Approximately 1,900 music therapists are members of AMTA and there are precisely 6,882 Board Certified Music Therapists. Why are music therapists not members of their professional association? I see AMTA publish the Benefits of Membership and post videos about why music therapists should be members, but I’m not sure they match up with my reasons, and I want to explore my perspective on AMTA membership. I was asked on Facebook to say why I was a member of AMTA several months ago. I didn’t respond to the #WeAreAMTA campaign, because, to be honest, I have difficulties with the association. They seem out of touch with their membership, as indicated by the big difference in the number of AMTA members vs MT-BCs. I thought I’d explore some of my difficulties and try to reconcile them for myself. Continue reading
In my continuing quest to be a good music therapist, I am adding to my collection of music therapy document summaries with the Professional Competencies. The Preamble explains that these competencies establish standards for music therapy education and clinical training, as well as the levels of practice. These competencies outline what a music therapist at the Professional Level of Practice, with a Bachlor’s degree or its equivalent in music therapy and a current music therapy credential (MT-BC) is trained to do. There are Advanced Competencies, too, but I’ll look at those later.
Continuing my practice of reviewing the documents that govern my profession, today I’m exploring the AMTA Standards of Clinical Practice. I’ve written previously on the Music Therapy Scope of Practice and the Code of Ethics.
Every year, I like to review the documents that govern my profession, just to keep the information in my head to help me make sound clinical decisions as I work with clients and teach music therapy. I looked at the Music Therapy Scope of Practice, so now I’ll take a closer look at the Code of Ethics.
It’s been about a year that I’ve used certain songs with my kid and I wanted to give an update on how they work now that he’s almost 3. The first song I shared was the Diaper Change Distraction Song. I don’t use this one very much anymore because he’s become pretty compliant (most of the time) with diaper changes and we are about to focus on potty training. Last time I tried to use this song, he looked at me and said, “Shhhh!”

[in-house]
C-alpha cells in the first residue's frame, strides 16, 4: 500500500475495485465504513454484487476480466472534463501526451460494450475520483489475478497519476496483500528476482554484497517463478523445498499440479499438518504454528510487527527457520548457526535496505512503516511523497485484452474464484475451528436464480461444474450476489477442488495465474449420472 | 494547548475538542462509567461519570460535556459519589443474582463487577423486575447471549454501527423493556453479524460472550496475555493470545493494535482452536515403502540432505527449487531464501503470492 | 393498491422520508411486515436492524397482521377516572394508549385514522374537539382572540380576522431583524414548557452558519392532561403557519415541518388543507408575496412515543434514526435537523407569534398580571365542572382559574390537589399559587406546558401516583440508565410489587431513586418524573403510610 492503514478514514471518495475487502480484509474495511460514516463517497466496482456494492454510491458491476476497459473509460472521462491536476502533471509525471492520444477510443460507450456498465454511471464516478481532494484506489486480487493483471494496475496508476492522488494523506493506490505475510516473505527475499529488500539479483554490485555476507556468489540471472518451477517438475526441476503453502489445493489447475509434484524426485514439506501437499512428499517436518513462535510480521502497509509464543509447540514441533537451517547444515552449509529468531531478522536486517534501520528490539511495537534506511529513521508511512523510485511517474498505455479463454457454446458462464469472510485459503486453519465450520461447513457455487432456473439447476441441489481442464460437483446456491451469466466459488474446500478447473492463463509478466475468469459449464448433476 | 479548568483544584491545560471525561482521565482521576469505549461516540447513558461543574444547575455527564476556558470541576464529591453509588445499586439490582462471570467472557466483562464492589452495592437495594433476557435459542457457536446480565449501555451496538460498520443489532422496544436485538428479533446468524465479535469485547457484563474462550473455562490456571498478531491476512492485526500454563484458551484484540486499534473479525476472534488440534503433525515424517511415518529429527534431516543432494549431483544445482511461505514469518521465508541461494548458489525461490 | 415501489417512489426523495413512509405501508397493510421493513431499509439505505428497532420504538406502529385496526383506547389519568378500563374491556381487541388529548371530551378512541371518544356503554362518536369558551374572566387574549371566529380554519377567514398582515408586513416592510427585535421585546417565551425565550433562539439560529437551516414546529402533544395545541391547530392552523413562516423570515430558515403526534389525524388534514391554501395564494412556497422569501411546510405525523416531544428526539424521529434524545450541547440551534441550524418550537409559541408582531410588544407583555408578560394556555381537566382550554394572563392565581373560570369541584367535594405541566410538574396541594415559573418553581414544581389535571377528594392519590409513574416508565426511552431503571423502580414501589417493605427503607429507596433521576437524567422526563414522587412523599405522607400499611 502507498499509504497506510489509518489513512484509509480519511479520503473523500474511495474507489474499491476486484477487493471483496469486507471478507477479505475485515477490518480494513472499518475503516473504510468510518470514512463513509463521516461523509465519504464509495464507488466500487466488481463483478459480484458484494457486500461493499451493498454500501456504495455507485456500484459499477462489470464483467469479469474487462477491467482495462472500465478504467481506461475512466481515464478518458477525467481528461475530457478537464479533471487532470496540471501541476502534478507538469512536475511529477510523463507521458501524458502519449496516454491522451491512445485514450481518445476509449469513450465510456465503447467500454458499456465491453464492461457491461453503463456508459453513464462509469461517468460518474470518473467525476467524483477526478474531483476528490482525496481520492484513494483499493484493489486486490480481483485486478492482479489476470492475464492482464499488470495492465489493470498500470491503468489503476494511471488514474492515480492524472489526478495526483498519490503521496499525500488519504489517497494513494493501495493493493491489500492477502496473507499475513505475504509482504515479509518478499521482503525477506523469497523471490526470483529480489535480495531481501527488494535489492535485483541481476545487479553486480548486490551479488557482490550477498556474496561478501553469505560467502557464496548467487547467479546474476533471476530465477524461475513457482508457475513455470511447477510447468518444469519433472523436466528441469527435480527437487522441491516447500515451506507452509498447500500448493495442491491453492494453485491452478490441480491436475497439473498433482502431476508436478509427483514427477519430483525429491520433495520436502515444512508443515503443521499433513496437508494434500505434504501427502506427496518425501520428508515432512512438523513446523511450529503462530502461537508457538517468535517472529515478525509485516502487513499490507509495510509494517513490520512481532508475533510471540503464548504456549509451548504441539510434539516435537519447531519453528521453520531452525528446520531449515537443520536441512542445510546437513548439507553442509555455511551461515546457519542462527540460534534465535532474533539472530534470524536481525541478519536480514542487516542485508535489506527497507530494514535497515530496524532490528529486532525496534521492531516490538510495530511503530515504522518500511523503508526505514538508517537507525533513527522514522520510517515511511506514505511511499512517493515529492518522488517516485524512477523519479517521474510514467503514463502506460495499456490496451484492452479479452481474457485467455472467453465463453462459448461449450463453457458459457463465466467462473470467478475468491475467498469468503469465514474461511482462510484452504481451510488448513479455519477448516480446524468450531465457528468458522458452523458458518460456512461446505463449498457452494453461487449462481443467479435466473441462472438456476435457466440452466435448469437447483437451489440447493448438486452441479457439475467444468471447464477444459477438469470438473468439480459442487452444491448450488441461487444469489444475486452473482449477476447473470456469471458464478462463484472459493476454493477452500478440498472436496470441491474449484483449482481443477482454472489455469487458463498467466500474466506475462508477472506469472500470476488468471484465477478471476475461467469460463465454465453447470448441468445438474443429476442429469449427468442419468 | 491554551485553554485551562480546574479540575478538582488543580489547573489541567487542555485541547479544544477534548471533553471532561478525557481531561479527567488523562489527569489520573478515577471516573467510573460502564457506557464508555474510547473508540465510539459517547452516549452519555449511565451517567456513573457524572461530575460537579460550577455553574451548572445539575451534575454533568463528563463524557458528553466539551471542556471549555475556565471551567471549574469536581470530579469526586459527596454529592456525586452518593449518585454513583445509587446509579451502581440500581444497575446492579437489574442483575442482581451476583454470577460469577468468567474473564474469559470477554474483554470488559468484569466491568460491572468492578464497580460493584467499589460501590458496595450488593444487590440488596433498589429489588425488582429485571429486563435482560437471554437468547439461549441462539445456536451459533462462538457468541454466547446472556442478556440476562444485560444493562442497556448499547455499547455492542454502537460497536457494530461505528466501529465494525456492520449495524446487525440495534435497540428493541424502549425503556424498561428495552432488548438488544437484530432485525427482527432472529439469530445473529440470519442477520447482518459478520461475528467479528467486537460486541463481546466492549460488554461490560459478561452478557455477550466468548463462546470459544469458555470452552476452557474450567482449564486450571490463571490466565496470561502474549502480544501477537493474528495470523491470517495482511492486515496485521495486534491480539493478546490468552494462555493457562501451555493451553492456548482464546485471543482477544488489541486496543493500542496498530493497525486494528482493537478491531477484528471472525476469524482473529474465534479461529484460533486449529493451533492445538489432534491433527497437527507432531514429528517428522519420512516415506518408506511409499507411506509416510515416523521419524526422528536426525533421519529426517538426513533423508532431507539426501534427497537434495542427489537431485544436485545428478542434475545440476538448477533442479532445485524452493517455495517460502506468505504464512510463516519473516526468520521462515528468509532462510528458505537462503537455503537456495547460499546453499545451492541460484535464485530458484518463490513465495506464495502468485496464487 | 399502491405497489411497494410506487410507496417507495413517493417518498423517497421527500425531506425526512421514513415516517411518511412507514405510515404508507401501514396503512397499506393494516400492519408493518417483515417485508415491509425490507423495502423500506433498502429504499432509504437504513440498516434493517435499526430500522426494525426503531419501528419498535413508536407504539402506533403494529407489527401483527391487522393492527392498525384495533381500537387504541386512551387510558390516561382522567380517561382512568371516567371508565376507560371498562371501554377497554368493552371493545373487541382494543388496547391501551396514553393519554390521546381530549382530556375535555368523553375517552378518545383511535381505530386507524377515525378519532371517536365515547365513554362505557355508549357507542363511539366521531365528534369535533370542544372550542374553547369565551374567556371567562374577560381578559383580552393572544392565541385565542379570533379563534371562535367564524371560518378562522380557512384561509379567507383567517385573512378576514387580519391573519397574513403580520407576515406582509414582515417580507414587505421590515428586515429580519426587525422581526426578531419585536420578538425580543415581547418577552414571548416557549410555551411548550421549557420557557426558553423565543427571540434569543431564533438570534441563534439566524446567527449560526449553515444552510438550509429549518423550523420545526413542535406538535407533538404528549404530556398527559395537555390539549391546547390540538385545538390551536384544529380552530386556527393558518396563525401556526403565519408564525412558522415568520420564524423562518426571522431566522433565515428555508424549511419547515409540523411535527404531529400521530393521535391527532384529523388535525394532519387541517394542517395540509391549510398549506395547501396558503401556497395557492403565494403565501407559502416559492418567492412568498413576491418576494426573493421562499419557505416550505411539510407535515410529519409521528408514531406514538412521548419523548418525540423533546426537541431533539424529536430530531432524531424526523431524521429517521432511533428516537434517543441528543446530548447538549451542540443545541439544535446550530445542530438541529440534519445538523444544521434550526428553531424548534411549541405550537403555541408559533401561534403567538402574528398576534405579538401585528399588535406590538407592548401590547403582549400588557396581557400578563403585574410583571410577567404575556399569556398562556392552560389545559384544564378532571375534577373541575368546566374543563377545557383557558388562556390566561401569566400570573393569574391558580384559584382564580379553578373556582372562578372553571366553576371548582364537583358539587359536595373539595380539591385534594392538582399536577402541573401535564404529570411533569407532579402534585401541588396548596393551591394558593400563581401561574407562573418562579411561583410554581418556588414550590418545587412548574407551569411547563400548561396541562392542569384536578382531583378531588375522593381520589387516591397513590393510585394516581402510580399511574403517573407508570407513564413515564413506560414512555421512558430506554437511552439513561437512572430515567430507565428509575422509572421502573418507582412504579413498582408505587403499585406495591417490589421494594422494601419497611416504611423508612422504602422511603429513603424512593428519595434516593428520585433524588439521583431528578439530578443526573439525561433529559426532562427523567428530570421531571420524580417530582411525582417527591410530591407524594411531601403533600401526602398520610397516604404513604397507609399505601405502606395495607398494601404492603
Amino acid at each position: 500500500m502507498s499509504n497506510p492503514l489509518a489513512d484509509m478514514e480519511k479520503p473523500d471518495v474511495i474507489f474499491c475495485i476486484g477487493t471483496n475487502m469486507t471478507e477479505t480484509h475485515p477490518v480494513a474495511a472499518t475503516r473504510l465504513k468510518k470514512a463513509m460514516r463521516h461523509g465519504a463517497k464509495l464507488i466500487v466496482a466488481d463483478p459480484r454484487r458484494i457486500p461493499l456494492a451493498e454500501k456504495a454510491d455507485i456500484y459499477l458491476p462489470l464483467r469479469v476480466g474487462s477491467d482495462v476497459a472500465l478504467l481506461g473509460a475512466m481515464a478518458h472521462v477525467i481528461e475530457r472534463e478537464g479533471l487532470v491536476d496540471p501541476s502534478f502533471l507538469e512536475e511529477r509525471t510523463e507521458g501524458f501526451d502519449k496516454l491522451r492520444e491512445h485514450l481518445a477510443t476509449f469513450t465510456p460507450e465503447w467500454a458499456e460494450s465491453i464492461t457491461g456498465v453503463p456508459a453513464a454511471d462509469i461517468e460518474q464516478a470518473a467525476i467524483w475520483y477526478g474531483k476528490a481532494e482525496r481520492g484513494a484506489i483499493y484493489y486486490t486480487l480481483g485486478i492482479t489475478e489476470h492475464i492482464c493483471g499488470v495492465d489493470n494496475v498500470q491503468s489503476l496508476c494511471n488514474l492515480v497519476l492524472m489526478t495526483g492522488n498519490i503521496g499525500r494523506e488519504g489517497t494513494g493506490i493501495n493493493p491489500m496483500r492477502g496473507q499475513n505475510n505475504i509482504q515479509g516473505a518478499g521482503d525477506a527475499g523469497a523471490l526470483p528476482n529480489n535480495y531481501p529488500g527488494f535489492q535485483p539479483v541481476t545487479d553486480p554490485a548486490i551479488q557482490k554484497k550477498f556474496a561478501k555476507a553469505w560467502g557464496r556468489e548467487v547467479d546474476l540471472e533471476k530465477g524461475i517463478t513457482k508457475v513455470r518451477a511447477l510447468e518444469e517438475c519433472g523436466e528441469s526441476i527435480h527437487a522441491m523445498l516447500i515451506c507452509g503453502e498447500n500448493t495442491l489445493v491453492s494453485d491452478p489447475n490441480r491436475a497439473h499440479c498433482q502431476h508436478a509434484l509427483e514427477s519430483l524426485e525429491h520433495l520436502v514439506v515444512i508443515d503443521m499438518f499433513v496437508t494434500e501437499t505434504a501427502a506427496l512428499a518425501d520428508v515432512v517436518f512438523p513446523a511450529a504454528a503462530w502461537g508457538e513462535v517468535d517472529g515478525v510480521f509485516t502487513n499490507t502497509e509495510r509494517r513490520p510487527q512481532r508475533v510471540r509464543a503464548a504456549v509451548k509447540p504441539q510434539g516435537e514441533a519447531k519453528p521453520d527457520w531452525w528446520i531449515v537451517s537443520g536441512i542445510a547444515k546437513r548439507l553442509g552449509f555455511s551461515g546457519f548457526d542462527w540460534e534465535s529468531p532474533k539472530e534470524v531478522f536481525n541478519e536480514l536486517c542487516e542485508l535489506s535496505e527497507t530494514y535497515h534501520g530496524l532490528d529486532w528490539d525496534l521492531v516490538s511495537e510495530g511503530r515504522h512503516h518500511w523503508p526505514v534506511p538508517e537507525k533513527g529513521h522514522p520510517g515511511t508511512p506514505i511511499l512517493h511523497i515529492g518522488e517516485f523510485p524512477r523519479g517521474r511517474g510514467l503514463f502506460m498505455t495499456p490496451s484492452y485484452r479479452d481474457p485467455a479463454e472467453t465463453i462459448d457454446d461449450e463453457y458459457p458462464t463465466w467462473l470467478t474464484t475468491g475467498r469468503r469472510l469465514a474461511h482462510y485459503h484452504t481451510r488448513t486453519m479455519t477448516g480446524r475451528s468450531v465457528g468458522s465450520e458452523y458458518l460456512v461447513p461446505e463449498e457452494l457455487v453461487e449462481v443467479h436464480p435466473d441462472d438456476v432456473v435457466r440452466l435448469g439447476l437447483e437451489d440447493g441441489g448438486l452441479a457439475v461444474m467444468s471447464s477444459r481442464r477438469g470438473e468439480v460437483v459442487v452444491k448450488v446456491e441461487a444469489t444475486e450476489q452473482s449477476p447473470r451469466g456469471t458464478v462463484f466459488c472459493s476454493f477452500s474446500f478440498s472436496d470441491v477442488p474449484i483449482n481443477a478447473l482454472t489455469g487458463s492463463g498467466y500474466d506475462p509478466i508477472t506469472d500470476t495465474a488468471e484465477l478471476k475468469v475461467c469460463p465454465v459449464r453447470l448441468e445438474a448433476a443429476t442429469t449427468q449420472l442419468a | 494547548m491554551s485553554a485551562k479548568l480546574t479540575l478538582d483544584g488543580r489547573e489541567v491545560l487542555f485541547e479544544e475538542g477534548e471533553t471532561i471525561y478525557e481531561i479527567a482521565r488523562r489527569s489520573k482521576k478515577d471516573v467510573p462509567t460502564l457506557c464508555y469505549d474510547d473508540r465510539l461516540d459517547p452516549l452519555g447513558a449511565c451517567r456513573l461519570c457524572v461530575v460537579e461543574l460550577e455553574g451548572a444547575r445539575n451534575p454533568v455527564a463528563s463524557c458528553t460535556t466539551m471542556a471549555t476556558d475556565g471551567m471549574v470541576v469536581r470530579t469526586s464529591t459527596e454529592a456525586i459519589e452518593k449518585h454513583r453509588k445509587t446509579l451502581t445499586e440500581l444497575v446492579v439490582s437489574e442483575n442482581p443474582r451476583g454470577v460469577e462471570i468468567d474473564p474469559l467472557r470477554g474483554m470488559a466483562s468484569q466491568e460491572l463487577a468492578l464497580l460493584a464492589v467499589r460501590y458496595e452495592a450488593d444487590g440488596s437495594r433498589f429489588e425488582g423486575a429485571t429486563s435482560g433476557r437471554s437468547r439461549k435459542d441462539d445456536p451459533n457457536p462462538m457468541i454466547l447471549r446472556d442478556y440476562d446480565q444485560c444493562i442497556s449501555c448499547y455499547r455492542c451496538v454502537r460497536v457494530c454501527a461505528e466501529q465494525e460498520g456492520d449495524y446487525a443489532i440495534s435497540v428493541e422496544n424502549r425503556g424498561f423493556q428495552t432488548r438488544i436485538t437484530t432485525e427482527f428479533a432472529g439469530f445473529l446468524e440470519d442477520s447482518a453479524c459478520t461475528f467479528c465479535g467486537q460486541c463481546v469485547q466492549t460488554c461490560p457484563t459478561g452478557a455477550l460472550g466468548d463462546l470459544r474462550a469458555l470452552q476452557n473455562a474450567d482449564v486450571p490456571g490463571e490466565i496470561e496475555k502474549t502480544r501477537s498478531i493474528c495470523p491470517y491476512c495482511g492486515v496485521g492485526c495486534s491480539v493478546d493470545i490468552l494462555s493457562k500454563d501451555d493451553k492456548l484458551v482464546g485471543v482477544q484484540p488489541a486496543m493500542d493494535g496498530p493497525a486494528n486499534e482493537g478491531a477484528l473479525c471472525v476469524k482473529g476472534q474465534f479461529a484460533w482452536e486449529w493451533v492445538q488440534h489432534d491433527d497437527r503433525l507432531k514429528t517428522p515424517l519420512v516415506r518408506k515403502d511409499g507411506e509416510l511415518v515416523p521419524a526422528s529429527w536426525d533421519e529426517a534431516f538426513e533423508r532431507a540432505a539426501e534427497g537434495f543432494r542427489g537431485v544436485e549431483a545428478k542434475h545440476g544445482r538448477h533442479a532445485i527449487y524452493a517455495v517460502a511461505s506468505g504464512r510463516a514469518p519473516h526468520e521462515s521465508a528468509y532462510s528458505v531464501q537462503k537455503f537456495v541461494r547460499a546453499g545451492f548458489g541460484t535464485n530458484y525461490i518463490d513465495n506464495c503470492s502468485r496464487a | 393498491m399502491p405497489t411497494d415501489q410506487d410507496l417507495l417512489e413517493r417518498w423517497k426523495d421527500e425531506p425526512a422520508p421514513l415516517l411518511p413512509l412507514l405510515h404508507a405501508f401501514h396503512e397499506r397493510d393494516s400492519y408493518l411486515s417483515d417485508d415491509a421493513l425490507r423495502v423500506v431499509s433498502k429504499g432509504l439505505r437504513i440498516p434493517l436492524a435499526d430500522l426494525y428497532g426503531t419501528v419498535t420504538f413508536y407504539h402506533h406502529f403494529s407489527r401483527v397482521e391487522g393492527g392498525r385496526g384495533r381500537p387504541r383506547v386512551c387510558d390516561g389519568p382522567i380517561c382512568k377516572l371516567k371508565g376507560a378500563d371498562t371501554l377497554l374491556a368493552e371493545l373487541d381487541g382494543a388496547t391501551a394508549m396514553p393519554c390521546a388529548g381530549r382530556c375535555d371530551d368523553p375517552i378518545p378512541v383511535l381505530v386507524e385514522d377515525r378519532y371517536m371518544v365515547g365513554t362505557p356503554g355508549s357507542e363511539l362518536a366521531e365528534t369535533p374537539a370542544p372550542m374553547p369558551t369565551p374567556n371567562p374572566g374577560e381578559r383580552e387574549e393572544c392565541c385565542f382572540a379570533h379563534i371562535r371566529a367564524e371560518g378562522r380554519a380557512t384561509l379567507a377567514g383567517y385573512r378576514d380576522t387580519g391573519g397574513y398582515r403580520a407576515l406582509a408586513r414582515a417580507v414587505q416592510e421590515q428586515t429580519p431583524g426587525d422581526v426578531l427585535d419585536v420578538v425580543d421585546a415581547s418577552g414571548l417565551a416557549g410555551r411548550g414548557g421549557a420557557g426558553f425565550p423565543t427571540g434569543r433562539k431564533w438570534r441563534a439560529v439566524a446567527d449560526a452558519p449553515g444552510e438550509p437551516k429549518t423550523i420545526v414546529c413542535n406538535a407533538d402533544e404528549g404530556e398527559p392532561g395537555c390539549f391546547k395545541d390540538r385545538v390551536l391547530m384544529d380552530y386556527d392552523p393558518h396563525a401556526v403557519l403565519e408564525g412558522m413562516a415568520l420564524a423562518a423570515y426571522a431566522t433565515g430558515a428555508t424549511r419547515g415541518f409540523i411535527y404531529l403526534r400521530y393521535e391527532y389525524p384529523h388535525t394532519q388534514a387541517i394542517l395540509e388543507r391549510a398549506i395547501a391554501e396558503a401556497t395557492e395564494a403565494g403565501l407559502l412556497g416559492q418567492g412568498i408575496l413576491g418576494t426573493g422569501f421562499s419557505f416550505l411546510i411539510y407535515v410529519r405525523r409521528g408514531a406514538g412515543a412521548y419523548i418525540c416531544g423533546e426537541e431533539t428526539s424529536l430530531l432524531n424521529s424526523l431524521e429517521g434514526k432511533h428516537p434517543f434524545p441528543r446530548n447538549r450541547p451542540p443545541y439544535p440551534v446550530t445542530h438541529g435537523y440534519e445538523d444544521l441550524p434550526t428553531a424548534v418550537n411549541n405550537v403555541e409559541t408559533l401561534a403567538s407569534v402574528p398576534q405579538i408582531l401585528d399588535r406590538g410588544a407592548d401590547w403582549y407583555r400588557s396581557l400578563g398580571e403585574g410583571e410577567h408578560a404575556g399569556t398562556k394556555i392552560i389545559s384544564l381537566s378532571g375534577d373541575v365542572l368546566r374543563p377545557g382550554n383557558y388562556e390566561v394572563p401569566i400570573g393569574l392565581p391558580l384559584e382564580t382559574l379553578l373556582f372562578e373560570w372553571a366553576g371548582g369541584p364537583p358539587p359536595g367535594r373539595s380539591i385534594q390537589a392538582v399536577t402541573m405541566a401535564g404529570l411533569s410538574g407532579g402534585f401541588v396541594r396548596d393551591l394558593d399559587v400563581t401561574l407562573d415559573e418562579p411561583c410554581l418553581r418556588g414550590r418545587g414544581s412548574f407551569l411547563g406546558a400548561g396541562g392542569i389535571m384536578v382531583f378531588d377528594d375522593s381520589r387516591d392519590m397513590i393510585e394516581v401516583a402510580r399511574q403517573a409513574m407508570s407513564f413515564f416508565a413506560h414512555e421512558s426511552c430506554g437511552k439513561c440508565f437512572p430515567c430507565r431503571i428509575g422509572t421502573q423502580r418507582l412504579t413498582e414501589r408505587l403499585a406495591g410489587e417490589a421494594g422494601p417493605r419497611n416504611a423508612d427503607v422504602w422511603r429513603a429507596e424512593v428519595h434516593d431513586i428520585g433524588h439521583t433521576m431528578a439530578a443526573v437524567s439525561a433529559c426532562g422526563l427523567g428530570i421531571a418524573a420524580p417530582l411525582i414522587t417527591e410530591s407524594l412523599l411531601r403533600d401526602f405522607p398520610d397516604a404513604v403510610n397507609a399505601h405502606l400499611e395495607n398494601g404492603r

Dr. Meganne Masko and I will discuss the articles published in the Spring 2016 Journal of Music Therapy (volume 53 number 1). This edition features articles on the Music Therapy Assessment Tool for Awareness in Disorders of Consciousness (MATADOC), Parents and Young Children with Disabilities, a Meaningfulness of Songwriting Scale (MSS), and the Music Attentiveness Screening Assessment, Revised (MASA-R). We will summarize the articles and share our opinions and how we apply this research to our clinical practices.
A few weeks ago, I mentioned my Wellness Agenda on a Facebook group. People asked me about it, so I said I would write a post about it. Basically, my Wellness Agenda is a set of goals that relate to each of the wellness dimensions that make sure I’m meeting all of my needs to stay healthy.
Did you know that every 33 seconds a child under 13 is involved in a car crash in the United States? That probably isn’t the first thing you think about when you are hauling your kids to school, the grocery store, or anywhere else around town. And really, you shouldn’t have to worry about whether or not your child is safely snuggled into the right car seat every time you get in the car. Instead, make sure your child is in the right seat from the get-go.
Safety seats, if used correctly, can dramatically reduce the risk of fatality or injury. But over half of car seats are misused in a way that could reduce their effectiveness and 1 in 3 children killed in car crashes were completely unrestrained at the time of the crash. Just the thought of that is devastating. So why not select the right car seat from the start?
And just because you THINK you know you have the right car seat, think again. Wouldn’t it just be best to know, without a doubt, that your child is in the right seat?
Unfortunately, there are so many parents out there who are not educated on the ins and outs of car seat safety. It is so important that we get the word out and educate parents and caregivers about the importance of selecting the right seat for their child’s age and size, and to remind them that car seats, booster seats and seat belts offer the best protection for children in crashes and help save lives.
Don’t wait until it is too late. Check out http://www.safercar.gov/parents/CarSeats/Car-Seat-Safety.htm to make sure you have the right seat buckled in the right way.